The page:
Facebook's worth: $15?
Barron's takes a shot at valuing the social-networking giant.
By Tom Taulli
Usually, CEO interviews mean little. But in the case of Facebook (FB), it seemed to be critical. Since Mark Zuckerberg gave an interview at the Disrupt conference a couple weeks ago, the stock's performance has been torrid, with gain of about 18%. Have investors gotten overeager?
That's the take of a recent piece in Barron's. It points out that Facebook’s valuation is at an unjustified premium. After all, the 2012 estimated price-to-earnings ratio is a hefty 47. Consider that Google (GOOG) and Apple (AAPL) have a multiple of 16x.
Based on this, Barron’s points out that a reasonable valuation for Facebook is $15. This is would be about 24 times the estimated 2013 profits.
Yet even this could prove to be too optimistic. Facebook’s revenues have been decelerating in 2012 because of the rapid shift to mobile. It’s true that the company is ramping up its monetization efforts -- such as with its Sponsored Stories (which are ads based on user comments) -- but it could take a while to get critical mass.
But there’s another big issue: the restricted stock overhang. To snag top-notch engineers, Facebook has had to issue huge amounts of its equity as compensation. However, this has two adverse effects. First, it results in a charge to earnings. According to Barron’s, this could mean that Facebook will trade at 35x earnings (assuming a stock price of $15).
What’s more, a decent amount of the stock will probably come onto the market, which could drag down the valuation. Hey, it’s not cheap to buy homes in Silicon Valley, right?
So on Oct. 29, there’ll be a lock-up expiration on 234 million shares. Then on Nov. 29, Facebook will allow 777 million additional shares to be sold. Already board member Peter Thiel has sold 80% of his holdings, while co-founder Dustin Moskovitz has sold about 5%.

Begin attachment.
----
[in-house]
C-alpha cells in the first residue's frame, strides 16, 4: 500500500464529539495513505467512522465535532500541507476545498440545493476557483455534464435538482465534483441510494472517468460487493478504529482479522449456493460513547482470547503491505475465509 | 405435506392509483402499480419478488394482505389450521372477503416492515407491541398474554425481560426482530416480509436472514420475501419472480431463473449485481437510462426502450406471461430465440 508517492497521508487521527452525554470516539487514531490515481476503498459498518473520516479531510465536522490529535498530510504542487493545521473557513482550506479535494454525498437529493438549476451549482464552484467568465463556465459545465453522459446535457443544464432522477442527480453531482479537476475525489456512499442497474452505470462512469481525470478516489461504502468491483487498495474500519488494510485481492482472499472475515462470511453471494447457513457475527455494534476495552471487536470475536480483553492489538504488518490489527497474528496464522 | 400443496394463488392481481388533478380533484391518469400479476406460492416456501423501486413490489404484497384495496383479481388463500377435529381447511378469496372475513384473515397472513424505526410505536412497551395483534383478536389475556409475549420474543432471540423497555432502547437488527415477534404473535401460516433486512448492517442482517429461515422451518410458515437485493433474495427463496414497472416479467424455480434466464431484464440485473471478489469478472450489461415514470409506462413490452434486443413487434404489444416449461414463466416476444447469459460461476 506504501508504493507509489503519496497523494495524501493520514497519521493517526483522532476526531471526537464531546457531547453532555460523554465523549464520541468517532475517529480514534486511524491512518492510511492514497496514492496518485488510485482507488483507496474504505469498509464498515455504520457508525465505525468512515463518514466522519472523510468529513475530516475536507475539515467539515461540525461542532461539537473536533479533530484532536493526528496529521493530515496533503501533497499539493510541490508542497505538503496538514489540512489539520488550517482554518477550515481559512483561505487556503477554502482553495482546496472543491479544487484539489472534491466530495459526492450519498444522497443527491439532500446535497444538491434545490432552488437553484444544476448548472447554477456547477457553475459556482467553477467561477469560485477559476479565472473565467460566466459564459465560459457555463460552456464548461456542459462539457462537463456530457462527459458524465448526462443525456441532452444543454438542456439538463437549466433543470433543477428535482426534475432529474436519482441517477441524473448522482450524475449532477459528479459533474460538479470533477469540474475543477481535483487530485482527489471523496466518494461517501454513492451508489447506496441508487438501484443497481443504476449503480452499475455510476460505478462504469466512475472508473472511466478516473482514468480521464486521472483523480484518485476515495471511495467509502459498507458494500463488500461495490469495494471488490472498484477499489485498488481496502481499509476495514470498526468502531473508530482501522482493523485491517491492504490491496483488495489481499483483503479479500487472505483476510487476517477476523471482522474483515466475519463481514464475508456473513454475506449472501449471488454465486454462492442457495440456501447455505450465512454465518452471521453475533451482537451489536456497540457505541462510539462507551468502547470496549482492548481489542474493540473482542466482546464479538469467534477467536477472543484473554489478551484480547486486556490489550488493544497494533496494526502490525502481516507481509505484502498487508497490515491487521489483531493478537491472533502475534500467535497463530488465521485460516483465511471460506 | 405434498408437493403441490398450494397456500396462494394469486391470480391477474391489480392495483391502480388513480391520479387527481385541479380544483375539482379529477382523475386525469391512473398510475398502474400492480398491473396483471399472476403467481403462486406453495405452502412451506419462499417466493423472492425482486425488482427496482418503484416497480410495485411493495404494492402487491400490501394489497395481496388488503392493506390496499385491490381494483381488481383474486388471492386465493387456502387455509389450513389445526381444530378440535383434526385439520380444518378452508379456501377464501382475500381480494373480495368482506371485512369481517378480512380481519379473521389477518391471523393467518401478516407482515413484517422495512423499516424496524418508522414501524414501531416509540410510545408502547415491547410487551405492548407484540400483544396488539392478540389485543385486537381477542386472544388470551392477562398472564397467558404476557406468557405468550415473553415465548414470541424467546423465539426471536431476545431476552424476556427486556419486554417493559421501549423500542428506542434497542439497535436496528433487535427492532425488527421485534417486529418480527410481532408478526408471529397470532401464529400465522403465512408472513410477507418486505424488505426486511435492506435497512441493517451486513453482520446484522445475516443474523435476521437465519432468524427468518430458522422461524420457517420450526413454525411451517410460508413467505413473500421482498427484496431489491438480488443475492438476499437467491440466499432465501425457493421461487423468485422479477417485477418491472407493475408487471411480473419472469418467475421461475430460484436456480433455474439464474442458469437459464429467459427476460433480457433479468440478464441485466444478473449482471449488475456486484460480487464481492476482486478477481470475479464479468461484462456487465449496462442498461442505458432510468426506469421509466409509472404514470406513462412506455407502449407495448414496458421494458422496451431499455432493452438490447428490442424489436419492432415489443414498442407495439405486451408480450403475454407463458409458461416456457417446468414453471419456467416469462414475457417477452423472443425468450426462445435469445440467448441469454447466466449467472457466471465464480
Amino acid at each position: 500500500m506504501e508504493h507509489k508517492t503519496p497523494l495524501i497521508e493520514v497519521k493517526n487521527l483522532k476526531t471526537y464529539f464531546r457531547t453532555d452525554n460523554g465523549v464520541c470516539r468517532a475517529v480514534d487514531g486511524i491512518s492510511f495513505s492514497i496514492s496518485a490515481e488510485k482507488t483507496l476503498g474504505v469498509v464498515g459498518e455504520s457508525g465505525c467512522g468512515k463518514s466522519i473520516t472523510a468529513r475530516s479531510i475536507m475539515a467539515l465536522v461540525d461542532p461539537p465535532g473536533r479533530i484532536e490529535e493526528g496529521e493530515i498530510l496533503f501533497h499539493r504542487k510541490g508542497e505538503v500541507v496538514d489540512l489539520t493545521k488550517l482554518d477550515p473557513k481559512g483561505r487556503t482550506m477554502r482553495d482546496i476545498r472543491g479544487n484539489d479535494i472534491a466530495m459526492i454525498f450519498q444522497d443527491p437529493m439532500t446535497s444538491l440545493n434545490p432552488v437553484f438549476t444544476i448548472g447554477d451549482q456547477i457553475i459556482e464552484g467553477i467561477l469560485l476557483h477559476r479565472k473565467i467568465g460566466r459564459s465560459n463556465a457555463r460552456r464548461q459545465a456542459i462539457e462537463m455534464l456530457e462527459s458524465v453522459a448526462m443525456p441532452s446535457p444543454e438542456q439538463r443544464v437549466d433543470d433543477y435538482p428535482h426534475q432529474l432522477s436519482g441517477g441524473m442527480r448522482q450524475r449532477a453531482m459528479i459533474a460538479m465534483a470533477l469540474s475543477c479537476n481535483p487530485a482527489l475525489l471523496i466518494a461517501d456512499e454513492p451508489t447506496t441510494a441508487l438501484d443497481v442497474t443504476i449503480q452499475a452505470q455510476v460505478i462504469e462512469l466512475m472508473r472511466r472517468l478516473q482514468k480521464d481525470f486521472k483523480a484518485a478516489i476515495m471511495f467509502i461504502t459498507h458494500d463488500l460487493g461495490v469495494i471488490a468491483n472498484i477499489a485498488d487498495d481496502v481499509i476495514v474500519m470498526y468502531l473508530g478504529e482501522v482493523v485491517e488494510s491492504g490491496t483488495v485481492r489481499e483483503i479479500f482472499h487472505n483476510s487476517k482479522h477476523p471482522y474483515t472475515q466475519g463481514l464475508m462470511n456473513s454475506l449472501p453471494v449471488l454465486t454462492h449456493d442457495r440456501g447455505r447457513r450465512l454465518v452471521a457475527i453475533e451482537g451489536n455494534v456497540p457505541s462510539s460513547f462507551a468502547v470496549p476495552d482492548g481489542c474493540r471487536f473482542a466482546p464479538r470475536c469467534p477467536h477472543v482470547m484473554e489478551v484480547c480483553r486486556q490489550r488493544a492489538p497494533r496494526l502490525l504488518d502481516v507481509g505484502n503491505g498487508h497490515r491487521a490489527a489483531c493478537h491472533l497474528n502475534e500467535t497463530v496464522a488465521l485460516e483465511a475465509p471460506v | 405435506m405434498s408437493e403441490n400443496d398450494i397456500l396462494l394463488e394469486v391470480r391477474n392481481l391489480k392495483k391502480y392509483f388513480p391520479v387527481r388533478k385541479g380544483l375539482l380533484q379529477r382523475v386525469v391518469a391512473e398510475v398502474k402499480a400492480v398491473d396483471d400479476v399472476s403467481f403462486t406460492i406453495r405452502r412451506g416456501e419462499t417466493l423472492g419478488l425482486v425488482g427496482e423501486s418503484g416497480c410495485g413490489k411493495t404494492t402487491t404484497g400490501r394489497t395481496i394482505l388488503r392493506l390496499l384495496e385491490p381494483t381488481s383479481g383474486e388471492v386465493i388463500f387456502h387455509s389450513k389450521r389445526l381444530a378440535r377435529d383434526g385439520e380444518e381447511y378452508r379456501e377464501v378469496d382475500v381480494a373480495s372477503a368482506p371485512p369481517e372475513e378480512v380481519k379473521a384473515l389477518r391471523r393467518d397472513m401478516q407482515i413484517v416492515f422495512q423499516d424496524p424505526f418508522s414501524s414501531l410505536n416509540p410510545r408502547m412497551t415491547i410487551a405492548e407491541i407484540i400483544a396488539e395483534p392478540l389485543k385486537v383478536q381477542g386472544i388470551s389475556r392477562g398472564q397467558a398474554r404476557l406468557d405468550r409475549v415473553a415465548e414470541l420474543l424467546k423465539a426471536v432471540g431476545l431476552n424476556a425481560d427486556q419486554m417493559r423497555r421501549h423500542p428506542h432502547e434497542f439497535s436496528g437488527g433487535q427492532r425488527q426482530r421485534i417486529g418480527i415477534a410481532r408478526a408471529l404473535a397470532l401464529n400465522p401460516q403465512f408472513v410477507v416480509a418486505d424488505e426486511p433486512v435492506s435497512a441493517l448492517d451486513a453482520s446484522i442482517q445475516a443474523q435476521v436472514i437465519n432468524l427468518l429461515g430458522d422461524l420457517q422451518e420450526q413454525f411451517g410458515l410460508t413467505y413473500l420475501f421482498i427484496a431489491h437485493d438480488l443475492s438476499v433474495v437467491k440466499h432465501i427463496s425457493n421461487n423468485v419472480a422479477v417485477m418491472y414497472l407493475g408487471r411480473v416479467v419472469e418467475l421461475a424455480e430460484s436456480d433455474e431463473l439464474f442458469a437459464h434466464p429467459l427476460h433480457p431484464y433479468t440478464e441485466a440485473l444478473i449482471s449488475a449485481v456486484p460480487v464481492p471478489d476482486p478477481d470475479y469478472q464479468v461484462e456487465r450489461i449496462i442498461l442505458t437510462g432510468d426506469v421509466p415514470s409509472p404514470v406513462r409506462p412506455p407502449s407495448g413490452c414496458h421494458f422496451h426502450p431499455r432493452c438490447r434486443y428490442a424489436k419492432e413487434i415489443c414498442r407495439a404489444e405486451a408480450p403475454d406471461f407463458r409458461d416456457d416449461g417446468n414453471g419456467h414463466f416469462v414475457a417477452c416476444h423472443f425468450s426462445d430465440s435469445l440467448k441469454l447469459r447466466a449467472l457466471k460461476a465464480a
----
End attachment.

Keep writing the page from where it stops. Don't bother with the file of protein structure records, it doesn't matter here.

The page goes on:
Kind of scary? Actually, I still think Facebook has a bright future. With a user base of more than 950 million, the company will continue to be a major force. It should also figure out how to monetize mobile.
But for the next six months or so, investors need be cautious. The stock price could come under pressure because of the flood of shares hitting the market as well as the painful transition to mobile.
Tom Taulli runs the InvestorPlace blog IPOPlaybook, a site dedicated to the hottest news and rumors about initial public offerings. He also is the author of “All About Short Selling” and “All About Commodities.” Follow him on Twitter at @ttaulli. As of this writing, he did not hold a position in any of the aforementioned securities.
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Let me put it this way: One is a total waste of time run by a evil, smarmy, POS CEO who just copy and pastes other's ideas and only wants money by selling private data people involuntarily give.
The other... is the same thing, but is just named "Zynga".
Even $15 may be a stretch. Please remember that no one has actually found a good way to put Facebook to commercial use and advertisers are backing away from the heaps of cash there were once throwing at it. Add to that the upcoming flood of stock and you may have the recipe for the next penny stock.
My bad, says Facebook's marketing department.
Someone forgot to sign an advertising contract with Barron's.
Mark my words. FB will be like Goog, and Apple one day.. It will shoot to the stratosphere one day. All the suckers bought it high, but now is the time to accumulate this rocket launcher. People will get rich buying this stock.
Disclaimer: I hate FB AND I hate what zucker stands for as a person.. I despise his personal character.
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'We're not exactly in a uniformly strong market,' says the notably pessimistic newsletter publisher.
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